2011.08.03 Keith Pennington: Parking lot project

Written by David Green.

Halfway Home

Whether you are running a race, mowing the yard or heading home to grandma’s house for Thanksgiving, hitting the halfway mark can lift your spirits. You have less to finish than you have already accomplished. This week marks the halfway point anticipated to complete rebuilding of the parking lots.

We started removing the pavement on July 18th and finished that task that same day. The project had all the appearances of moving much more quickly than anticipated. However, these last couple of weeks, all but the trained eye would wonder what if anything has been going on. The underground improvement work that has taken place is harder to appreciate than what is on the surface. However, like most building projects, what you start with underground is just as important as the finished project that everyone will see.

Electric poles have been moved. Storm drains installed to properly drain the parking lot and all the water coming from the building downspouts have been directed into those drains. Gas lines and phone lines have been moved, cables for television and internet have been re-routed and water lines repaired. 

We’ve found things that all but the senior citizens would have been surprised by: remnants of a bowling alley behind the bank, foundations of a factory in front of city hall and coal chutes; let’s talk about coal chutes. It seems as though there was a coal chute extending from the parking lot into every other building!

Some of the problems encountered each day made it inconvenient or costly for a business owner. Sometimes it was the city’s cost to bear. Each day it seems that the city staff needed to negotiate an issue that would satisfy the business owner, the engineer and the contractor.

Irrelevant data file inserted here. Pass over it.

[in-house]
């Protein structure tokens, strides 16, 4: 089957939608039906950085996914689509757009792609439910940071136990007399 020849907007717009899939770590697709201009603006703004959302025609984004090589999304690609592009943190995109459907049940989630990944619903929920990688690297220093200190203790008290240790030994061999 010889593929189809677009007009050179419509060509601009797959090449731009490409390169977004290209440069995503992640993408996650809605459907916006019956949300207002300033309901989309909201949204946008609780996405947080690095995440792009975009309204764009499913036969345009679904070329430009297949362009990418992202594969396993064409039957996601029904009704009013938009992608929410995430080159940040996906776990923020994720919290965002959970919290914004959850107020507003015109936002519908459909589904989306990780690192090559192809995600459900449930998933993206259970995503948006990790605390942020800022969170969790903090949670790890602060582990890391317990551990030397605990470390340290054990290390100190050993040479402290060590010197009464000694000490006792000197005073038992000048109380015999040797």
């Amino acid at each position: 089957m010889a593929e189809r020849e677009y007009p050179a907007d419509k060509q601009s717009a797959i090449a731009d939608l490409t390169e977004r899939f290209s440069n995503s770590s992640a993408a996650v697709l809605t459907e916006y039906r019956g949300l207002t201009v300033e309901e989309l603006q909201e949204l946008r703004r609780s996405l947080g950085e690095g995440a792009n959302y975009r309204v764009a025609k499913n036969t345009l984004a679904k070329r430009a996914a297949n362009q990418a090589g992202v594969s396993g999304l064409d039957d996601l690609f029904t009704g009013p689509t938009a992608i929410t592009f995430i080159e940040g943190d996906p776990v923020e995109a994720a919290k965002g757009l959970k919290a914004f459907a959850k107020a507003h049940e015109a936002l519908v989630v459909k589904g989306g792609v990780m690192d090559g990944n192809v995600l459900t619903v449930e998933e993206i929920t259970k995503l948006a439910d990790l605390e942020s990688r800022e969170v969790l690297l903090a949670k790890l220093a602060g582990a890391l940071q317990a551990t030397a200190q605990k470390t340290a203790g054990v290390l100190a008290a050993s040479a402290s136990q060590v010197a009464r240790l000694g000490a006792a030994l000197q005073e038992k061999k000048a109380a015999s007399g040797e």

Your city’s staff has done a tremendous job thus far. Each department is giving it their best so that the project will be completed on time and with the best possible results. Please be sure to thank them when you have the opportunity.

This week, most of the tearing out should be completed and you will be encouraged when you see the new features being installed. Continue to be patient, support your local businesses and look forward to the project being completed by Labor Day. As we begin to enjoy the improvements, I trust the inconvenience, dust and commotion will begin to fade from our collective memories. 

– Keith Pennington

Mayor of Morenci

  • Front.F.school
    PROGRESS continues on the agriculture classroom addition at Fayette High School. The project will add 2,900 square feet of space and include an overhead door that would allow equipment to be driven inside. The building should be ready for the start of school in August. Work on ball fields and a running track is also underway.
  • Front.rover
    CLEARING THE WAY—Road crossings in the area on the construction route of the Rover natural gas pipeline are marked with poles and flags as preliminary work nears. Ditches and field entry points are covered with thick planks in many areas to support equipment for tree clearing operations. Actual pipeline construction is progressing across Ohio toward a collecting station near Defiance. That segment of the project is expected to wrap up in July. The 42-inch line through Michigan and into Ontario is scheduled for completion in November. The line is projected to transport 3.25 billion cubic feet of natural gas every day.
  • Front.geese
    ON THE MOVE—Six goslings head out on manuevers with their parents in an area lake. Baby waterfowl are showing up in lakes and ponds throughout the area.
  • Accident
    FAYETTE resident Patricia Stambaugh, 64, was declared dead on the scene of a single-vehicle accident Friday morning south of Morenci. Rescue units were called around 9 a.m., but as of Tuesday, law enforcement officers had not yet determined the time of the accident. According to Ohio State Highway Patrol, Stambaugh was driving west on U.S. 20 when her Chevrolet Malibu traveled off the north side of the road and down a steep embankment, coming to rest in Bean Creek (Tiffin River).
  • Front.teacher Leading
    PRESCHOOL MUSIC—Fayette band director Jeffrey Dunford spends the last half hour of the day leading the full-day preschool class in musical activities. Additional photos are on page 7 of this week’s Observer.
  • Front.poles
    MOVING EAST—Utility workers continue their slow progress east along U.S. 20 south of Morenci. New electrical poles are put in place before wiring is moved into place.
  • Face Paint
    FUN NIGHT FUN—Savanna Miles sits patiently while Abbie White works on a face paint design Friday during the Morenci PTO Fun Night. Gracie Snead watches the progress after having spent time in the chair. Abbie was one of several volunteer painters, each creating their own unique look. Additional photos are on the back page of this week’s Observer.

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